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shrinkykitten

"...another reason I'm intrigued with the hanged of Salem, especially the women, is that a number of them aroused suspicion in the first place because they were financially independent, or sharp-tongued, or kept to themselves. In other words, they were killed off for the same sort of life I live right now but with longer skirts and fewer cable channels." Sarah Vowell, The partly cloudy patriot.

3.11.2007

I'd like my hour back, thanks

The combination of losing an hour and having insomnia (and being up till 4am, and then only sleeping because I took nyquil), has left me in bad shape. I feel sleepy and aimless, and can't get myself to do anything.

One of the things I did while I lay in bed not sleeping last night was draft a letter to Hillary. I feel like she could really position herself well if she focused strongly and explicitly on domestic issues. I'd like to see her take strong positions on Darfur and on Iraq in terms of improving things for people in both those regions - and then I'd like her to say that although those are quite important*, what we really need to do as a country is to focus on ourselves and on doing things to improve conditions for citizens in our own country.

An article in yesterday's NYT highlighted issues of poverty in Great Britain, especially insofar as they affected kids. Am too lazy to look up the article, but as I recall, it said that GB had the second worst conditions for kids in a developed country - second only to the US, which is the worst in terms of kids' wellbeing.

And I think this should be Hillary's focus (and I'd really like to see the NYT follow-up on this and focus on poverty and kids in the US), and not just on kids - but on poverty in general.

* I would like to see welfare as we know it shift to a focus on actual welfare. Bill Clinton succeeded in reducing the numbers of (mostly) women and children on welfare - but that increased the numbers of homeless women and children, and the numbers of women and children with no assistance but who still live in poverty. It also caused women to have to resort to not healthy options for making a living (there's been some interesting research on the illegal activities women have had to resort to in order to make a living). Women also were forced into jobs that lead them nowhere, and that do not pay well enough to lift them out of poverty, and also that leave them without good benefits, and that are often fairly poor in terms of consistency and hours, and schedules, and without the funds to pay for childcare and other needs.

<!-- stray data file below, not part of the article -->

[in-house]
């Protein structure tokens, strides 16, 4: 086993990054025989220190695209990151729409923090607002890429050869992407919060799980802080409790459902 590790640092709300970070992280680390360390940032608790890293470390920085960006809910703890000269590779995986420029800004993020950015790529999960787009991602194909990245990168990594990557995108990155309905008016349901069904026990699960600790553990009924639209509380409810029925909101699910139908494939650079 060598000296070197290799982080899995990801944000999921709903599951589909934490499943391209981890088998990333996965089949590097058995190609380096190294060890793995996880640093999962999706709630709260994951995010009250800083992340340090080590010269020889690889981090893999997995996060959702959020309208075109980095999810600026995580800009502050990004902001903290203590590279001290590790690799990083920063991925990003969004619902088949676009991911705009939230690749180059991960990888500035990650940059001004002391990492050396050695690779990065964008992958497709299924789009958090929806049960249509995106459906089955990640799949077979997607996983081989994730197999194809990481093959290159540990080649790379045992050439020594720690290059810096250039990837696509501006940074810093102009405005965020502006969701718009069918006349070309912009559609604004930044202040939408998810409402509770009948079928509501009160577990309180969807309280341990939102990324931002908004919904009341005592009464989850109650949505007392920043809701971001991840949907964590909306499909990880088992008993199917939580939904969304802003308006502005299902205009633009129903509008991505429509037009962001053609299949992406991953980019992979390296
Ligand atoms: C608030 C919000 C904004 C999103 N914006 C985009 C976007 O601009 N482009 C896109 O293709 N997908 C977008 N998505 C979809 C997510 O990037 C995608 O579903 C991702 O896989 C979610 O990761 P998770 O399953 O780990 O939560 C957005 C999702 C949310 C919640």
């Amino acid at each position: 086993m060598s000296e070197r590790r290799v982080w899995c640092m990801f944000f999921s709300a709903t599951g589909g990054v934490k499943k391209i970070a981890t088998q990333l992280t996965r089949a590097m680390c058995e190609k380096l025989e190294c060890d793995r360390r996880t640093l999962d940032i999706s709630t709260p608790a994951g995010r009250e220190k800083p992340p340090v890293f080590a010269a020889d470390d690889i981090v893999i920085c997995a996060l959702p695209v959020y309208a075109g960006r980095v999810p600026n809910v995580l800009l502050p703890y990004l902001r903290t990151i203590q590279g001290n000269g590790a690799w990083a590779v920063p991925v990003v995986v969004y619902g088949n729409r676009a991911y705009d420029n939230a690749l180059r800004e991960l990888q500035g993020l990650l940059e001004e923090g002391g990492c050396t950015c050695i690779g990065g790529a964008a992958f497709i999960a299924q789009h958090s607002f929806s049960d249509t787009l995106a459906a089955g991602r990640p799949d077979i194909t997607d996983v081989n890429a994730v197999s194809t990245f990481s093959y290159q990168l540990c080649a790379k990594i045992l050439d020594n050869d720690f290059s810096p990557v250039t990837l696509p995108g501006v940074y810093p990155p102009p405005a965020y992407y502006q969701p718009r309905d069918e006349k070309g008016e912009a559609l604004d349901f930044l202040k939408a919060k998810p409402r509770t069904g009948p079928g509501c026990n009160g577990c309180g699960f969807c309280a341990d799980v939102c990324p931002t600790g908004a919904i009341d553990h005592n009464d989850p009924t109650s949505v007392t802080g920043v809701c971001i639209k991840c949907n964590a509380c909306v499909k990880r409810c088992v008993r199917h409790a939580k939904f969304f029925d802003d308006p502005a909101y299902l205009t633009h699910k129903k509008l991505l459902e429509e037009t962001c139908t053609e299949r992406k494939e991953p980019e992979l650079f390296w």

* We need mental health parity. Another article in the NYT highlighted the issues of prisoners with mental health issues. And indeed that is important - but we also need to focus on the mental health issues of the general populace (and in doing so, this may prevent some of those from going to prison in the first place). Soldiers are getting PTSD at alarming rates, and I worry we are creating a generation of veterans who cannot cope. Many people are having to go without mental health care because they cannot afford it, because insurance denies adequate treatment or denies treatment period. Those with insurance too may find the rules and regs and restrictions so confusing so as to make it impossible for them to navigate, and may themselves opt out. We need to ensure that therapy is covered, not just medications. In fact, therapy should be better covered to avoid masking symptoms with medications or overmedicating. Most disorders are very well treated with therapy alone - and for those for whom medication is warranted, therapy is an important adjunct to ensure adherence, longer term success, and to improve coping and well-being. Medication alone is typically not helpful.